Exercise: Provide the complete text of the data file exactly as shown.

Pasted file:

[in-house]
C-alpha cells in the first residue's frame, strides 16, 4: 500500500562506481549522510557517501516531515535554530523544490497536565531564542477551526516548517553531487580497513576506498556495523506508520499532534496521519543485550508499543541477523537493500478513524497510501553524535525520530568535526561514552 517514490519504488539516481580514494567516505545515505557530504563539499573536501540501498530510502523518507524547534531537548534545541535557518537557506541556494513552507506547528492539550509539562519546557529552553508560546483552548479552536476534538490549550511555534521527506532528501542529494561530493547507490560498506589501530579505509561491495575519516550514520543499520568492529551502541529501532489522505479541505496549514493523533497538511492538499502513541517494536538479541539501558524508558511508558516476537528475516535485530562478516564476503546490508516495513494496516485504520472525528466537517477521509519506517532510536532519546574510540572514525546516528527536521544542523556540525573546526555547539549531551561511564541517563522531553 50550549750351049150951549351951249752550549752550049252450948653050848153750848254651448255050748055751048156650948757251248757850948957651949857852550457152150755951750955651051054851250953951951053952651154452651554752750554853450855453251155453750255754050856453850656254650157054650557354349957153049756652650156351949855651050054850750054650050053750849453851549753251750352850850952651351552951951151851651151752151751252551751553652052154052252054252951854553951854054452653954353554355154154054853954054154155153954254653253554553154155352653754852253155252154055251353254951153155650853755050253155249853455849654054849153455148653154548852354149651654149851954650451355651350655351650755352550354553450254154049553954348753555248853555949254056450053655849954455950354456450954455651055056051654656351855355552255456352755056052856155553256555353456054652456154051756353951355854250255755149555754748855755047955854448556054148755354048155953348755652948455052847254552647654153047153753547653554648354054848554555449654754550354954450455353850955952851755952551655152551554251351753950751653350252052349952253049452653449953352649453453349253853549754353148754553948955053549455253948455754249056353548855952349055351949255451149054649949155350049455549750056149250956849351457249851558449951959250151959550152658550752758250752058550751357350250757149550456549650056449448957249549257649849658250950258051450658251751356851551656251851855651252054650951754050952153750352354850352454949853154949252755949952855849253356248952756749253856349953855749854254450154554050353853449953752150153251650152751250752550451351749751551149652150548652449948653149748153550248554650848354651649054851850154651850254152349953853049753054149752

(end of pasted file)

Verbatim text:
[in-house]
C-alpha cells in the first residue's frame, strides 16, 4: 500500500562506481549522510557517501516531515535554530523544490497536565531564542477551526516548517553531487580497513576506498556495523506508520499532534496521519543485550508499543541477523537493500478513524497510501553524535525520530568535526561514552 517514490519504488539516481580514494567516505545515505557530504563539499573536501540501498530510502523518507524547534531537548534545541535557518537557506541556494513552507506547528492539550509539562519546557529552553508560546483552548479552536476534538490549550511555534521527506532528501542529494561530493547507490560498506589501530579505509561491495575519516550514520543499520568492529551502541529501532489522505479541505496549514493523533497538511492538499502513541517494536538479541539501558524508558511508558516476537528475516535485530562478516564476503546490508516495513494496516485504520472525528466537517477521509519506517532510536532519546574510540572514525546516528527536521544542523556540525573546526555547539549531551561511564541517563522531553 50550549750351049150951549351951249752550549752550049252450948653050848153750848254651448255050748055751048156650948757251248757850948957651949857852550457152150755951750955651051054851250953951951053952651154452651554752750554853450855453251155453750255754050856453850656254650157054650557354349957153049756652650156351949855651050054850750054650050053750849453851549753251750352850850952651351552951951151851651151752151751252551751553652052154052252054252951854553951854054452653954353554355154154054853954054154155153954254653253554553154155352653754852253155252154055251353254951153155650853755050253155249853455849654054849153455148653154548852354149651654149851954650451355651350655351650755352550354553450254154049553954348753555248853555949254056450053655849954455950354456450954455651055056051654656351855355552255456352755056052856155553256555353456054652456154051756353951355854250255755149555754748855755047955854448556054148755354048155953348755652948455052847254552647654153047153753547653554648354054848554555449654754550354954450455353850955952851755952551655152551554251351753950751653350252052349952253049452653449953352649453453349253853549754353148754553948955053549455253948455754249056353548855952349055351949255451149054649949155350049455549750056149250956849351457249851558449951959250151959550152658550752758250752058550751357350250757149550456549650056449448957249549257649849658250950258051450658251751356851551656251851855651252054650951754050952153750352354850352454949853154949252755949952855849253356248952756749253856349953855749854254450154554050353853449953752150153251650152751250752550451351749751551149652150548652449948653149748153550248554650848354651649054851850154651850254152349953853049753054149752